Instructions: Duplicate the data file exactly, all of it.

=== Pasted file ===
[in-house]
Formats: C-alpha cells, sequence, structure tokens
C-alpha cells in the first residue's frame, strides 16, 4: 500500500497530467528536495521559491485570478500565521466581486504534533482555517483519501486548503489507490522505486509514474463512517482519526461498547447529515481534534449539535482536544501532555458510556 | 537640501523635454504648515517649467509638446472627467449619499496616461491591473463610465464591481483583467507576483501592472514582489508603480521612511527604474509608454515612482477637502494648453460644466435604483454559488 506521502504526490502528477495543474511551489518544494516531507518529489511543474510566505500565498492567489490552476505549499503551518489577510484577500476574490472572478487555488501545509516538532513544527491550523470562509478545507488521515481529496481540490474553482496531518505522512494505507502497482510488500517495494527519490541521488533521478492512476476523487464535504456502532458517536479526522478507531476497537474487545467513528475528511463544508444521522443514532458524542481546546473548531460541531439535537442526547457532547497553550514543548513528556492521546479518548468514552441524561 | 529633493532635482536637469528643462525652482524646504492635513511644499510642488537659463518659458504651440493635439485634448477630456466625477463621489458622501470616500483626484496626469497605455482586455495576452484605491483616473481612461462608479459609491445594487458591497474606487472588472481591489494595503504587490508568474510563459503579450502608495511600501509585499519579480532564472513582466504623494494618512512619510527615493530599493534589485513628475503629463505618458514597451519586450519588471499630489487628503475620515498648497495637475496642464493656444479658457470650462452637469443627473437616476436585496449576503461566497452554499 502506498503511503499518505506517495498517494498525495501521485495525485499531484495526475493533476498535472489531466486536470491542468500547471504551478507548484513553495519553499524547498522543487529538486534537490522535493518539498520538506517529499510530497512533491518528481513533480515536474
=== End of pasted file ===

[in-house]
Formats: C-alpha cells, sequence, structure tokens
C-alpha cells in the first residue's frame, strides 16, 4: 500500500497530467528536495521559491485570478500565521466581486504534533482555517483519501486548503489507490522505486509514474463512517482519526461498547447529515481534534449539535482536544501532555458510556 | 537640501523635454504648515517649467509638446472627467449619499496616461491591473463610465464591481483583467507576483501592472514582489508603480521612511527604474509608454515612482477637502494648453460644466435604483454559488 506521502504526490502528477495543474511551489518544494516531507518529489511543474510566505500565498492567489490552476505549499503551518489577510484577500476574490472572478487555488501545509516538532513544527491550523470562509478545507488521515481529496481540490474553482496531518505522512494505507502497482510488500517495494527519490541521488533521478492512476476523487464535504456502532458517536479526522478507531476497537474487545467513528475528511463544508444521522443514532458524542481546546473548531460541531439535537442526547457532547497553550514543548513528556492521546479518548468514552441524561 | 529633493532635482536637469528643462525652482524646504492635513511644499510642488537659463518659458504651440493635439485634448477630456466625477463621489458622501470616500483626484496626469497605455482586455495576452484605491483616473481612461462608479459609491445594487458591497474606487472588472481591489494595503504587490508568474510563459503579450502608495511600501509585499519579480532564472513582466504623494494618512512619510527615493530599493534589485513628475503629463505618458514597451519586450519588471499630489487628503475620515498648497495637475496642464493656444479658457470650462452637469443627473437616476436585496449576503461566497452554499 502506498503511503499518505506517495498517494498525495501521485495525485499531484495526475493533476498535472489531466486536470491542468500547471504551478507548484513553495519553499524547498522543487529538486534537490522535493518539498520538506517529499510530497512533491518528481513533480515536474